Last Updated: Sun Oct 17, 2010 00:25 am (KSA) 21:25 pm (GMT)

Airbus, Dutch, US experts join Libya plane probe

Libyan security forces and rescue teams inspect the debris of the crashed passenger plane
Libyan security forces and rescue teams inspect the debris of the crashed passenger plane

Aviation experts combed debris for more clues on Thursday after finding the two black boxes from an Airbus jet that crashed at Libya's Tripoli airport, killing all but one of the 104 people on board.

The sole survivor of Afriqiyah Airways Flight 8U771 was a 9-year-old Dutch boy returning from a safari holiday with his family in South Africa, a Dutch newspaper reported.

Libya's government has ruled out an attack on the Airbus A330-200 that was flying from Johannesburg when it came down short of the runway early on Wednesday.

Experts from the Netherlands, United States and South Africa, a technical team from manufacturer Airbus and Libya's civil aviation authority began sifting through the scattered remains of the Airbus on Thursday.

They will back up a committee investigating the crash, Libya's transport minister said. "We are going to give full cooperation to this committee," Mohamed Zidan told reporters.

He said the two black boxes containing voice and technical data from the flight had been recovered in good condition and handed to the committee.

70 Dutch citizens

 The total destruction of the aircraft in a (runway) undershoot is unusual 
Paul Hayes, Ascend

Aviation experts said the almost brand new Airbus appeared to have hit the ground several hundred meters short of the Tripoli airport runway in visibility of 5 to 6 km (3-4 miles).

They said the airport approach lacked systems to provide crew with the aircraft's distance and height from the runway, although it was too early to say why it hit the ground and broke in pieces. Only the tailfin remained intact.

"Statistically the accident rate for these non-precision approaches is higher than for precision approaches. But we don't know if that is significant in this case at all," said Paul Hayes, safety director at aerospace information provider Ascend.

"The total destruction of the aircraft in a (runway) undershoot is unusual."

Evert van Zwol, chairman of the Association of Dutch Pilots, said Tripoli airport's landing arrangements were considered to be relatively straightforward.

"You are no longer in Europe. Things are a bit different. But communication with Tripoli air traffic control is good."

A total of 70 Dutch citizens died in the crash, the Dutch Foreign Affairs Ministry said in a statement on Thursday, more than the toll of 58 provided earlier by the airline.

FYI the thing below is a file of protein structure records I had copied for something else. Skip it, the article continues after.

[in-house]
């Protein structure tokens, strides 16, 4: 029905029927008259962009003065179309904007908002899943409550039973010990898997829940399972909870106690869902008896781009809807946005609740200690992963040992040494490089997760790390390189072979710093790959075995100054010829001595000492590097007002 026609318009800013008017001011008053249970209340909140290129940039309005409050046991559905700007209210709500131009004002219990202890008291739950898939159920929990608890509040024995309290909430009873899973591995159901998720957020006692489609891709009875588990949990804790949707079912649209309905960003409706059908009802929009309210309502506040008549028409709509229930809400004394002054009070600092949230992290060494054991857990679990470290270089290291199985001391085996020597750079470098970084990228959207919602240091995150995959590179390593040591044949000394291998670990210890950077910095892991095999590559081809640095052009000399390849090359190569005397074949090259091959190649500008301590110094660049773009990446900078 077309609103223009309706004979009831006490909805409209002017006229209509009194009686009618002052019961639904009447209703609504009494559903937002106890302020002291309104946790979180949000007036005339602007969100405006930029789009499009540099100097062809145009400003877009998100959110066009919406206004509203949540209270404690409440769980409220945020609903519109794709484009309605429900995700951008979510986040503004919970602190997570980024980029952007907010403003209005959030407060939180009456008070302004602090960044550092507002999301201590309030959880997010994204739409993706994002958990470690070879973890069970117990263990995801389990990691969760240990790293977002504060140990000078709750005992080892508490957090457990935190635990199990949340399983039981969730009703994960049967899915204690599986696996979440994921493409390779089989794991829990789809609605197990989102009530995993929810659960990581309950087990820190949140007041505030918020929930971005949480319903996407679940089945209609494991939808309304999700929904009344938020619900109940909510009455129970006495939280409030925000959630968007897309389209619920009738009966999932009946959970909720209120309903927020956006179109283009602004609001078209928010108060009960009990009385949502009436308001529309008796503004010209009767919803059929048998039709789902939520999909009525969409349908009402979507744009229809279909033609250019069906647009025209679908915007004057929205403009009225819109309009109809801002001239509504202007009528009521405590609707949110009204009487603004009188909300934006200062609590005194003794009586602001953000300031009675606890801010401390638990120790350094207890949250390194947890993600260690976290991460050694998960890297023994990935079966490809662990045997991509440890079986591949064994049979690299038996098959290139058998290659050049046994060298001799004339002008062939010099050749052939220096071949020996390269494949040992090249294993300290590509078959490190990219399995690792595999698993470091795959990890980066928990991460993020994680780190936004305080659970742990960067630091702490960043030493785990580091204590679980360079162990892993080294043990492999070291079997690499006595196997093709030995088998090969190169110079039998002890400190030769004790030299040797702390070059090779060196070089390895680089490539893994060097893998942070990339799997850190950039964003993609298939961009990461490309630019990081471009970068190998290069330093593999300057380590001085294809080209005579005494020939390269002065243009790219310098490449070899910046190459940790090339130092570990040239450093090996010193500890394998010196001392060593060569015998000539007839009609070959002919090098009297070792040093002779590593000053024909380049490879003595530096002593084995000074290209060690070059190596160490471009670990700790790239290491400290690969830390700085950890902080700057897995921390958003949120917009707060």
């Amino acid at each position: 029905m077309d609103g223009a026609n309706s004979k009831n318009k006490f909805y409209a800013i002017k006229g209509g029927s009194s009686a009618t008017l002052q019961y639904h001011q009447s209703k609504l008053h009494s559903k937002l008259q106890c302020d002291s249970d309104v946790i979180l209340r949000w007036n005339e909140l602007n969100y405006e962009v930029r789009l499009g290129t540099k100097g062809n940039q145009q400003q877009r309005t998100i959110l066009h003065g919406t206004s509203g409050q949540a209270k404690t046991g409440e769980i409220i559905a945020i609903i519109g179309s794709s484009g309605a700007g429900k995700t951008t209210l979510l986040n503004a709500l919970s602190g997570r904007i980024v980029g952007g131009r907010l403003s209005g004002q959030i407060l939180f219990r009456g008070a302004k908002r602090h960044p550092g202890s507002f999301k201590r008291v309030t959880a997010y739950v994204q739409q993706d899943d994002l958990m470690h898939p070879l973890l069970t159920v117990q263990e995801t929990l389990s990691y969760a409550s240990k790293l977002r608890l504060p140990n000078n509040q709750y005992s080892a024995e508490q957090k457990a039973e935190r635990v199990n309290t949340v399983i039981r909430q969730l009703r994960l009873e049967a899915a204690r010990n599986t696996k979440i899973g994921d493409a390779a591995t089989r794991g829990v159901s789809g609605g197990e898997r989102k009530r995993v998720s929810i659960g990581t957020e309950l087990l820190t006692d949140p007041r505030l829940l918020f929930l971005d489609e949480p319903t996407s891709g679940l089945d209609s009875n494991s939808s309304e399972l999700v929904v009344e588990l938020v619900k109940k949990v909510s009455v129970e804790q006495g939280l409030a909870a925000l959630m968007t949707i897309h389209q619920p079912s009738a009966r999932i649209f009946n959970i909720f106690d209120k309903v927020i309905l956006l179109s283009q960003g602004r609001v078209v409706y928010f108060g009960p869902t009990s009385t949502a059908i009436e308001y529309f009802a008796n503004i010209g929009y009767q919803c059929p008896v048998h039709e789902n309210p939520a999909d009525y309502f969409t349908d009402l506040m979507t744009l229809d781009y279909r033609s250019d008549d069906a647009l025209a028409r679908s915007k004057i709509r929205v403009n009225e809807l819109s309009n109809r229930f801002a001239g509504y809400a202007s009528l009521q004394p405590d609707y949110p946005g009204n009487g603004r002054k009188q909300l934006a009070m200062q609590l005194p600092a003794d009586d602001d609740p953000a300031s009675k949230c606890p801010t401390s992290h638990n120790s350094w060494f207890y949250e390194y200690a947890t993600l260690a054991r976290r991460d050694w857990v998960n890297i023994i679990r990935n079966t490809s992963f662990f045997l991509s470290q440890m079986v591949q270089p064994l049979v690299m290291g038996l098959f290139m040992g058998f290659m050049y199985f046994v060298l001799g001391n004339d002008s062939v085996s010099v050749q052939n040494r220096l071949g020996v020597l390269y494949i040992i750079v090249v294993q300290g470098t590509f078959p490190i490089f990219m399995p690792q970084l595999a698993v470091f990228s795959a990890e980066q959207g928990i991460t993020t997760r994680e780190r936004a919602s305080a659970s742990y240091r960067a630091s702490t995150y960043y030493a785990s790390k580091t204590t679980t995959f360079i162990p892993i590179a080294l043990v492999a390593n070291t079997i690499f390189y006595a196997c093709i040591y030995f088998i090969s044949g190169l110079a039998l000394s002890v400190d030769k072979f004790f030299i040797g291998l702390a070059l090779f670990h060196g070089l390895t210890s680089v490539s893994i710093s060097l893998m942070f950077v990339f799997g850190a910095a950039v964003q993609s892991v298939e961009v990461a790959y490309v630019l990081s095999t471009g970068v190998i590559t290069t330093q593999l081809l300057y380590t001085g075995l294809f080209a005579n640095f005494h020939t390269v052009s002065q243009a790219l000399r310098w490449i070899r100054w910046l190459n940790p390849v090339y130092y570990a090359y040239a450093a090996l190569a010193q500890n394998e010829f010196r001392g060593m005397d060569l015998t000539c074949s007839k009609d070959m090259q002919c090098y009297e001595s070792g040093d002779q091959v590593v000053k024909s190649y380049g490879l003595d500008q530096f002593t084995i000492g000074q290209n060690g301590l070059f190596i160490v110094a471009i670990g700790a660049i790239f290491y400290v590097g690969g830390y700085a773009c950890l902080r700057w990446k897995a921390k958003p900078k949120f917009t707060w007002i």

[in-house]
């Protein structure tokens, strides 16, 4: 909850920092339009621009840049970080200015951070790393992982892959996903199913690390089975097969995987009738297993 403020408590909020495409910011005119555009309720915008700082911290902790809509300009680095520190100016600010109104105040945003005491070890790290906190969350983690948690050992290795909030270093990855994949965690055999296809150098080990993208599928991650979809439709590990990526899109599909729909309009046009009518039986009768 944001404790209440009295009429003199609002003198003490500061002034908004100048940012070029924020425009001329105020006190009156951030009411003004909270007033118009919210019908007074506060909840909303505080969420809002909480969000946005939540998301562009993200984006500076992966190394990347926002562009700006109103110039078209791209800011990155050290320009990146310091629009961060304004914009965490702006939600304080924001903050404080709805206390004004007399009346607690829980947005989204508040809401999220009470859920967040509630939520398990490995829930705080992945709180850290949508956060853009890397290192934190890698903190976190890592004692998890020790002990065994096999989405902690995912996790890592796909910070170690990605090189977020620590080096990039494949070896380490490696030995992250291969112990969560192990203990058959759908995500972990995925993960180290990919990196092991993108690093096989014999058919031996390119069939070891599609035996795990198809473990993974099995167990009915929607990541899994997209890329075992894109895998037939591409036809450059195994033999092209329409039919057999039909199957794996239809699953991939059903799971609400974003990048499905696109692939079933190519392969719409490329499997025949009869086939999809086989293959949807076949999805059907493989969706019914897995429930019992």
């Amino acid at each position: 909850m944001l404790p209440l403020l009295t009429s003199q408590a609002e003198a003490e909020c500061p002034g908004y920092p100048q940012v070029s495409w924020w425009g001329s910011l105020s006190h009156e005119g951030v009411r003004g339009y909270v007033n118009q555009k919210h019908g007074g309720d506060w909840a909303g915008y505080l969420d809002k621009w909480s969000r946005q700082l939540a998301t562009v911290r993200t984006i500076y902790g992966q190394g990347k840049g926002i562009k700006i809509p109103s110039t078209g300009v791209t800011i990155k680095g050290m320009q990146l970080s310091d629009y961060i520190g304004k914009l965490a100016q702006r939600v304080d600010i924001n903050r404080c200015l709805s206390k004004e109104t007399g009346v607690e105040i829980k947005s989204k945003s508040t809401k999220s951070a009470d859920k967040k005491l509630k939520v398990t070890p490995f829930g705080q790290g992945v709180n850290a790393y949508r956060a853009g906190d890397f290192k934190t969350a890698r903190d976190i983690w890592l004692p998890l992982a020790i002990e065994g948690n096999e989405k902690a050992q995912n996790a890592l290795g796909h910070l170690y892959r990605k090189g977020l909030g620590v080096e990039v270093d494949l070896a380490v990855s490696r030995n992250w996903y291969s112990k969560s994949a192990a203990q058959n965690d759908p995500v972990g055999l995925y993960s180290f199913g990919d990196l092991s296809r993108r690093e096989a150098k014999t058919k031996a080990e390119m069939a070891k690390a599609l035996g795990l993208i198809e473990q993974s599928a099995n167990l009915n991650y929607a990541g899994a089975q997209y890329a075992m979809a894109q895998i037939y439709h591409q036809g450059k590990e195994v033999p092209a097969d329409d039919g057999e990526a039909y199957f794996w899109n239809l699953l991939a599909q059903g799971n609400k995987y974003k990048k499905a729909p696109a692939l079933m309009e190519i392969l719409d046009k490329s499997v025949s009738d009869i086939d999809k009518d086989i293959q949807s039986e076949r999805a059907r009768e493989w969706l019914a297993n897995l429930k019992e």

Afriqiyah Airways said late on Wednesday that 6 South Africans, 2 Libyans, 2 Austrians, 1 German, 1 Zimbabwean, 1 French, and 2 British nationals were also on board.

Award-winning author Bree O'Mara, on her way to the Britain to sign a book deal, was among the dead, according to South African media.

Relatives of those killed were arriving to identify the bodies, Afriqiyah head of media Omrane el-Zabadi told Reuters.

Only survivor

There had been uncertainty about the young survivor's identity but the Dutch Foreign Ministry said on Thursday he was a boy named Ruben from the southern Dutch city of Tilburg.

"An employee from the Dutch embassy in Tripoli talked to him. He told them his name is Ruben and is 9 years old and from Tilburg. He is doing reasonably well considering the circumstances," the ministry said in a statement.

The boy had suffered leg fractures but was in a stable condition, doctors at a Tripoli hospital said.

A woman said to be the boy's grandmother told Dutch paper Brabants Dagblad that he was travelling with his 11-year-old brother Enzo and parents Trudy and Patrick van Assouw.

The Dutch Foreign Ministry said an aunt and uncle had landed in Tripoli along with Dutch aviation experts and would quickly visit the boy at the hospital.

The Rotsteeg family from the Dutch village Hendrik-Ido-Ambacht lost their two daughters Joyce, 25 years old, and Julia, 21 years old, Dutch daily De Telegraaf reported.

"It is terrible, a drama. These are their only two children," the girls' aunt was quoted as saying by the paper.

The aircraft is the same type as Air France Flight 447, which crashed in the Atlantic on June 1 last year. The cause of that crash has not been firmly identified.

Afriqiyah airline, backed by the Libyan government, has been in operation since 2001 and was flying 10 Airbus jets which had never had an accident, according to Ascend, which provides information on airlines.

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